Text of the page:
I assumed she was a reaper of some sort, not the devil. Humans gotta depart the earth somehow, she just made her job more interesting for herself.
posted by Gyre,Gimble,Wabe, Esq. at 12:31 PM on October 23, 2023 [1 favorite]

I saw somewhere pointing out that in her conversation with Pym she mentions "coming topside" when he saw her previously, which might imply that she's one of the gods living in the hollow earth.
posted by LionIndex at 1:21 PM on October 23, 2023 [6 favorites]

Yep in her convo with Pym (in which she makes him an offer that he declines) she talks about what he saw at Ultima Thule. She's one of those beings who lives "outside of time." This explains the photos of her going back over 100 years as well some of her comments about observing human beings in centuries past.
posted by miss-lapin at 1:40 PM on October 23, 2023 [3 favorites]

Verna also describes the bar where they make the deal as "outside of space and time". It feels like somebody got a little Lovecraft peanut butter in my Poe chocolate, but I'll allow it.

This thread is also making realize that the only Poe I've never read is The Narrative of Arthur Gordon Pym of Nantucket. I'm going to have to rectify that!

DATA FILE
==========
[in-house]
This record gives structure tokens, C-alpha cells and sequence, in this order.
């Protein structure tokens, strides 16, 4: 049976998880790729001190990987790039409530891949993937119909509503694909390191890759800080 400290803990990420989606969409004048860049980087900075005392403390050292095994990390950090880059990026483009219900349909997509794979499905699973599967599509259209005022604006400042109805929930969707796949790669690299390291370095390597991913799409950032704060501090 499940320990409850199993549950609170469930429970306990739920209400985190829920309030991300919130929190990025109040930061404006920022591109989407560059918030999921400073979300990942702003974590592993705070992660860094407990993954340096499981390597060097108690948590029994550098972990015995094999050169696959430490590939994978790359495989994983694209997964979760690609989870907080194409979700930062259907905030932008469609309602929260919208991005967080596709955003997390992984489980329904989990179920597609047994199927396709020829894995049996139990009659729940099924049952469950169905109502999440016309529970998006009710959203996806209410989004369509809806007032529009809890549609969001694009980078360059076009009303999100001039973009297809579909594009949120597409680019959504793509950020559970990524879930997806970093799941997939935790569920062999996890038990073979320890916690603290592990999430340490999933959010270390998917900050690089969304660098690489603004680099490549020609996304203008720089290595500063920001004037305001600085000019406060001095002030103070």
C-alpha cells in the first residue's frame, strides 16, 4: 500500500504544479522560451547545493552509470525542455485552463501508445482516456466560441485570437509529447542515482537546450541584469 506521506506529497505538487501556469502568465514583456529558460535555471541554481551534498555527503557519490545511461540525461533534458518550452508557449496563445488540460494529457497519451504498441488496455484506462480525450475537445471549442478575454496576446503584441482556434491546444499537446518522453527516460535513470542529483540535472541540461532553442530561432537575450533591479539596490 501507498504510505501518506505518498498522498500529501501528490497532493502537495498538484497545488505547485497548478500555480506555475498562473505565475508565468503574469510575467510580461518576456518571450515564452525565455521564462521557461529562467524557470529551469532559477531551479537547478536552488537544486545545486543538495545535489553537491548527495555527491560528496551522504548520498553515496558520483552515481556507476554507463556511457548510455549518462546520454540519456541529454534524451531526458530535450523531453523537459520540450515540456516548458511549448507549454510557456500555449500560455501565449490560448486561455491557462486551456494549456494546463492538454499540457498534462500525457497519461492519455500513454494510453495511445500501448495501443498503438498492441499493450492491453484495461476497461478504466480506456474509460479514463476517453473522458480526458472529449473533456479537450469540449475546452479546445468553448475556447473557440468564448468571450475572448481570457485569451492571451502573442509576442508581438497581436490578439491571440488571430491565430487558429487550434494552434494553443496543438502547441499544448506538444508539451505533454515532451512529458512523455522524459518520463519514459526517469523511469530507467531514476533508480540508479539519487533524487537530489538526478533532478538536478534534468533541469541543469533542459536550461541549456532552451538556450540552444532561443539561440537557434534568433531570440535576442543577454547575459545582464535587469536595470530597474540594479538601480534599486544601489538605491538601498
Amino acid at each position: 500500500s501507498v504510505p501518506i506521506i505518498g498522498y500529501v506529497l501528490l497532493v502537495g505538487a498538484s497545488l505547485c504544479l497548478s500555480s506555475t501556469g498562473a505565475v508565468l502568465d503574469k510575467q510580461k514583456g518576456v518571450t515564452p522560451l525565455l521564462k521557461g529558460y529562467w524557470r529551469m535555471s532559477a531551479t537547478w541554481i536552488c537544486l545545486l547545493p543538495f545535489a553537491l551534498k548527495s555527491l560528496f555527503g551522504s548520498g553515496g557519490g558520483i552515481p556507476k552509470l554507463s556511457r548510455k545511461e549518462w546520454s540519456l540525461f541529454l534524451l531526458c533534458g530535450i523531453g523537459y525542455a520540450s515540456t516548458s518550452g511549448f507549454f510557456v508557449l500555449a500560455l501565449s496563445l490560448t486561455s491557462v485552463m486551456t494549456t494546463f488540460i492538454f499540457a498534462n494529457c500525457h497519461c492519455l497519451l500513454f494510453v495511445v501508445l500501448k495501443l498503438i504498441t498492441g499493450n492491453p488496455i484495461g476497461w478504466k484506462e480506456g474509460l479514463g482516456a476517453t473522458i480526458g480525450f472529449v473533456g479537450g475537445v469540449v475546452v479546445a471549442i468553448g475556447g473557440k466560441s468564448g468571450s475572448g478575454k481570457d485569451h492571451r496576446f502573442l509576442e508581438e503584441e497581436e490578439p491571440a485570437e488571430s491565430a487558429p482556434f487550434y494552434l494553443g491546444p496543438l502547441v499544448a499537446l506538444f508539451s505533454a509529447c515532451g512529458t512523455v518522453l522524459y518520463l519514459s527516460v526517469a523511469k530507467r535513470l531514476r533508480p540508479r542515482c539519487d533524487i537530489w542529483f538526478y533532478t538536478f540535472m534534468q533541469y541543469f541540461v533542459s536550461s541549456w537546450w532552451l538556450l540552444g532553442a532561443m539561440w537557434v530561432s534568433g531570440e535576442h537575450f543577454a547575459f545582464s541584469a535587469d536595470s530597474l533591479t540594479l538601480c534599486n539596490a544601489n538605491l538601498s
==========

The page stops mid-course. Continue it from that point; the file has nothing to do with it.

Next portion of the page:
posted by phooky at 2:42 PM on October 23, 2023 [4 favorites]

I can see where being outside of space and time might feel lovecraftian, but Ultima Thule being outside of time and space is referenced in the Poe poem Dream-Land

“I have reached these lands but newly
From an ultimate dim Thule —
From a wild weird clime that lieth, sublime
Out of SPACE — out of TIME.”

He wrote that in 1844, decades before Lovecraft was born.
posted by miss-lapin at 3:24 PM on October 23, 2023 [16 favorites]

For all that the cast was universally great - and they surely were - I got a little thrill whenever Mark Hamill was on screen. For me he was first among equals.